Look for the helpers, the compassion, the courageous, cause theyre always there. And they are and when we help our kids find them. It helps them develop that mindset and keeps their hearts open.

Gregory Hansell
It so funny that you happen to say that. I was just thinking that we did a show a couple of years ago with two life long friends of Fred Rogers and that famous quote came up and I think its one of the most powerful things that people can look at today. To really look through that doom and gloom and see the kind of, the silver lining. You know?

Michelle
Yeah, I think its so critical for our children. The other thing thats happening is that our fear is going down to our children. So we need to not only protect our kids to those images but make sure that.. because it will desensitize them. Thats what clearly the research says and that numbs down their empathy and it boost up their stress. But the other thing is weve got to protect ourselves from it. Weve got to protect our stress at bay and be able to do maybe yoga with our daughters or mindfulness as a family together. Those are proven practical strategies otherwise our children catch our fear,our biases, our concerns and they begin to see the world based on how we see the world.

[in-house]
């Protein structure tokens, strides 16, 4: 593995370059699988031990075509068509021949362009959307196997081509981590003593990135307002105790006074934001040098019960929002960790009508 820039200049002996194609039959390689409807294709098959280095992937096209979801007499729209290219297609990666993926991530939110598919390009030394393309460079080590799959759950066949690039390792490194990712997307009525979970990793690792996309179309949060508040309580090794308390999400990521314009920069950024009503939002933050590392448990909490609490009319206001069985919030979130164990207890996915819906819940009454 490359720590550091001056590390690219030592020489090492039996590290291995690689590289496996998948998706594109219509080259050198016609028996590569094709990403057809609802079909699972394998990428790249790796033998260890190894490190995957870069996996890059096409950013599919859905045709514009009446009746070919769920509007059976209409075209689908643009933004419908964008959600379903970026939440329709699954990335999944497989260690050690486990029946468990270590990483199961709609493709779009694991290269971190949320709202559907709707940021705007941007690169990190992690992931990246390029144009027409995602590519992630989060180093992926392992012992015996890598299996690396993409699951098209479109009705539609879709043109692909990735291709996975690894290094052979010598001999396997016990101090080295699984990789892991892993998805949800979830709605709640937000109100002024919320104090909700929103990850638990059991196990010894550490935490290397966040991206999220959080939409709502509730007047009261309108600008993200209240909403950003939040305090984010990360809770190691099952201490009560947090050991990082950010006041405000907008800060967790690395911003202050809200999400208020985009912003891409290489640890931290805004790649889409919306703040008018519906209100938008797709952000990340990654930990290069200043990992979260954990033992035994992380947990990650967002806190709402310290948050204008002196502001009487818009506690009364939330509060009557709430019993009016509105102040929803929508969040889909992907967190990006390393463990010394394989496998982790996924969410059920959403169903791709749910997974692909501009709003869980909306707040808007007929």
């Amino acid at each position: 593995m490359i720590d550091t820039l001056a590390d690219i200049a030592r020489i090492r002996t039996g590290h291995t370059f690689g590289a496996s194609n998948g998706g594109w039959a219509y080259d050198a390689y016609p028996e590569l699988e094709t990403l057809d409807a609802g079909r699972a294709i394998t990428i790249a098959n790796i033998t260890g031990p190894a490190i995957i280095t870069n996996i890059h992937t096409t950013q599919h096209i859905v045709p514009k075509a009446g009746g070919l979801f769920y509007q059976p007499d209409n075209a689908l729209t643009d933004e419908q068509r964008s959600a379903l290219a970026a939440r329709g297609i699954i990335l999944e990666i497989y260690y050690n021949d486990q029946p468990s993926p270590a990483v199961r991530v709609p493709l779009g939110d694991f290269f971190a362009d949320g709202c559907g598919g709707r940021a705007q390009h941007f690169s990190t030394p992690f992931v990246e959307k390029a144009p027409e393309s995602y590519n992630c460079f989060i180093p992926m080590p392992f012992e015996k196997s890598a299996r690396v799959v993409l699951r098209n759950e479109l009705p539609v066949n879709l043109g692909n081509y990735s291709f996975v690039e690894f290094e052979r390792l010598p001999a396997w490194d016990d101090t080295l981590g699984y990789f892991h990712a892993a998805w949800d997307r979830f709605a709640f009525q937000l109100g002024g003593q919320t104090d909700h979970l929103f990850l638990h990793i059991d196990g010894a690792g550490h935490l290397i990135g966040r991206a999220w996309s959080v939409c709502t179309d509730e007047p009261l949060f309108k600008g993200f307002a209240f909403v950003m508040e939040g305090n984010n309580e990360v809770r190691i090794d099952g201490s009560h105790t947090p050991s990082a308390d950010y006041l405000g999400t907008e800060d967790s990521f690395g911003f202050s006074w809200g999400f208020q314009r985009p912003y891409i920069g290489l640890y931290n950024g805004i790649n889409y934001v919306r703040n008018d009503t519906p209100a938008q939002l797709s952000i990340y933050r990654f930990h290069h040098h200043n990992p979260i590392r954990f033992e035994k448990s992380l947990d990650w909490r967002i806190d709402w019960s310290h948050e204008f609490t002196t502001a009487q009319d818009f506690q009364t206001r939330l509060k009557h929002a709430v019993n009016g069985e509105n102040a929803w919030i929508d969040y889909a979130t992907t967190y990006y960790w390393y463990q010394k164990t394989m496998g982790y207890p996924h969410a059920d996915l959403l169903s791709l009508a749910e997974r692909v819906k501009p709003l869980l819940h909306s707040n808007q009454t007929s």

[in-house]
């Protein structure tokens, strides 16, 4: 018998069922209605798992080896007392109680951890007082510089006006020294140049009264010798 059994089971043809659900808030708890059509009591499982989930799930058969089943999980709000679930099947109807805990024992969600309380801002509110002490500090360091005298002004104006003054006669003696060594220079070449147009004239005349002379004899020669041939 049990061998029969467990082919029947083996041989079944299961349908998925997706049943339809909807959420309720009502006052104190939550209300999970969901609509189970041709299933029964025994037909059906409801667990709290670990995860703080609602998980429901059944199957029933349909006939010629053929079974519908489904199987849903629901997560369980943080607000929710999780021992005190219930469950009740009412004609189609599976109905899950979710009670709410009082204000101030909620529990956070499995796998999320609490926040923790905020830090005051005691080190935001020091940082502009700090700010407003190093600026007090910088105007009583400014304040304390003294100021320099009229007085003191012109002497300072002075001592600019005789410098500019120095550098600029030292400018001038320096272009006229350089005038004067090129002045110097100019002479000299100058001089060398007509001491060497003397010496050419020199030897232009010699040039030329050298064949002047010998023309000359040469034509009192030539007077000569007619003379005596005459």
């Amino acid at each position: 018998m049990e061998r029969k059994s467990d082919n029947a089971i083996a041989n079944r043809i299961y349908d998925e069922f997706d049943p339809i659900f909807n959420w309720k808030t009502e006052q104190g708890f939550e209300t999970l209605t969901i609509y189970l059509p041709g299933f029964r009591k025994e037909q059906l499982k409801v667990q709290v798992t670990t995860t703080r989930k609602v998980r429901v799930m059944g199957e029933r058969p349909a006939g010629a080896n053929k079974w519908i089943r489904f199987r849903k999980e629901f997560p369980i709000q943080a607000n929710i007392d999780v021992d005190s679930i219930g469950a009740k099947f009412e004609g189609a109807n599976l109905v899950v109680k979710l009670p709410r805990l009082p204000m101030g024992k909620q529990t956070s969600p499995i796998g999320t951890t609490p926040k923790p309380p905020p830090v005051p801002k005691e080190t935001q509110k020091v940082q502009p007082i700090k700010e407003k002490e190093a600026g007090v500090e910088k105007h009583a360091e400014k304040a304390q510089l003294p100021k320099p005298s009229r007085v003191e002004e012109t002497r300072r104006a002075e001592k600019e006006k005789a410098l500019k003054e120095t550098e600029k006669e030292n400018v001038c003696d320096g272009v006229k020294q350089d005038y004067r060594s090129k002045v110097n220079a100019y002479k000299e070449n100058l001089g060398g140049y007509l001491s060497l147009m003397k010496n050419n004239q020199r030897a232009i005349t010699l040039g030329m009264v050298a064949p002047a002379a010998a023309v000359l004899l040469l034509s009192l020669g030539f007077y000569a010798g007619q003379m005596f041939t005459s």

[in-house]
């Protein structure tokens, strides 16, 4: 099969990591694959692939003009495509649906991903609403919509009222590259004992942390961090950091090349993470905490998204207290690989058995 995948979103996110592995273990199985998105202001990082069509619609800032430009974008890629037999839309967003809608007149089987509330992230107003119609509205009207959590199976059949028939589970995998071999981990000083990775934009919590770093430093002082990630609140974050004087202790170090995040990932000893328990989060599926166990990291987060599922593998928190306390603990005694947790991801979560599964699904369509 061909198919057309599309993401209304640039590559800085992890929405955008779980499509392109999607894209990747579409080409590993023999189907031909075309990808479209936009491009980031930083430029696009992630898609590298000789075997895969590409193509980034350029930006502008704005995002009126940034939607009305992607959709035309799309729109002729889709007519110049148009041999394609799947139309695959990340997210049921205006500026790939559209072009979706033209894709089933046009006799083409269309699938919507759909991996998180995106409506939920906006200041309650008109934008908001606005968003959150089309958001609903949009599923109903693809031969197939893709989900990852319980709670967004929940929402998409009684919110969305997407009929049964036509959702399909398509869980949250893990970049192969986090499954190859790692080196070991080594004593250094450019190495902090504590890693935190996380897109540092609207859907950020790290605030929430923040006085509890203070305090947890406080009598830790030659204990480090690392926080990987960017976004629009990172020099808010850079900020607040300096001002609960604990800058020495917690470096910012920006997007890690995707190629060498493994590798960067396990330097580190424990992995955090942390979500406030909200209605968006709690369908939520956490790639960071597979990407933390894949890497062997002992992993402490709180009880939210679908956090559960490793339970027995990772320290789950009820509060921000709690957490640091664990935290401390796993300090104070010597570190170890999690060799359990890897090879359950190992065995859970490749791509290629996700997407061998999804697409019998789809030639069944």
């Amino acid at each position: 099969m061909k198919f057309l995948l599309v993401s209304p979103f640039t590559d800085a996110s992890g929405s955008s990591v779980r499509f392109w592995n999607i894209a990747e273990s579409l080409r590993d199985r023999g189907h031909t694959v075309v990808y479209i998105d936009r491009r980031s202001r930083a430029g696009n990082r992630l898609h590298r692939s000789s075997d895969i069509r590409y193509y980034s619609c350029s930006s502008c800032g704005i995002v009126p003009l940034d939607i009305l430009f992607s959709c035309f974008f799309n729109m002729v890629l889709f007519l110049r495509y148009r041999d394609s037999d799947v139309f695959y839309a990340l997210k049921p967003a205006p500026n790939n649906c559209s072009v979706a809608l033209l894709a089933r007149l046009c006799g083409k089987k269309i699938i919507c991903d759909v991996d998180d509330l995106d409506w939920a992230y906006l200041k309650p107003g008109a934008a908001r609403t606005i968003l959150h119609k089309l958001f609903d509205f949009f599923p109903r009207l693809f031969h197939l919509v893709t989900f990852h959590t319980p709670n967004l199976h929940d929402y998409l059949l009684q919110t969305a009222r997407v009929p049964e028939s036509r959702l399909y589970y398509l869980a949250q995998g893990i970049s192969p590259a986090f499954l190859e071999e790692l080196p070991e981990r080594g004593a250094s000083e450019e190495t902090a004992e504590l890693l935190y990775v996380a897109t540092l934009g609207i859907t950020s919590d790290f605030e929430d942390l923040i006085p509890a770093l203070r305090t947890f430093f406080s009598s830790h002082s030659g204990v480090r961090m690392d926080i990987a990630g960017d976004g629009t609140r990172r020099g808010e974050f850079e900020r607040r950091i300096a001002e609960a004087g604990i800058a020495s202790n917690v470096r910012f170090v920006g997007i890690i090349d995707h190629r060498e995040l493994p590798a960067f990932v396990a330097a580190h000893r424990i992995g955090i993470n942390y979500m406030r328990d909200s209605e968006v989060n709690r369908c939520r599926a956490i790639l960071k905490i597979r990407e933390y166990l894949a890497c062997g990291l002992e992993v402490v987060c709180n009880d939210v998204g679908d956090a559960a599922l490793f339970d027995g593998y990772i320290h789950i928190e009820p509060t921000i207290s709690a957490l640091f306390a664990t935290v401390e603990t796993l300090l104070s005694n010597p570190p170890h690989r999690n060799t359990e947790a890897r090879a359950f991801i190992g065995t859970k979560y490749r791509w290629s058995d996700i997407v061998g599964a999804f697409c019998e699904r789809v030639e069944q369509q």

Gregory Hansell
Thats amazing. You know, I thought, I dont think people think enough about how their everyday actions are passing down to their kids. And you know we are all just trying to make it through a very stressful world together. And so we have to kinda be on guard to say, its not just about our own health, our own lifestyle, our own livelihood, but its also our children.

Michelle
Yes. Isn't that the case? Cause there is no repeat, then there is no take back when it comes to parenting. You only got this time, one time, to do it right. And what we can do though is realize this doesnt have to be so difficult. It just needs to be intentional. Raising a good kid is what this is all about. But we need to just look and say, that hey! Science said that we can cultivate empathy. We have define success so darn narrowly these days as a great writer in SAT score, that we overlook the other side of the report card. And thats their caring, kindness, helping them practice and realize that they are a caring person. Praising them so that when they, the first question out of our mouth isnt what likely to be, What did you get? But what kind things did you do today? When they walked in that door. Just those everyday little moment that we may be overlooking were so powerful and how we make a difference in our childrens lives. So we start raising them to think we not me.

Gregory Hansell
Hmm. I really love the idea of moral courage that you discussed in Unselfie. How can we help our kids find their inner hero.

Michelle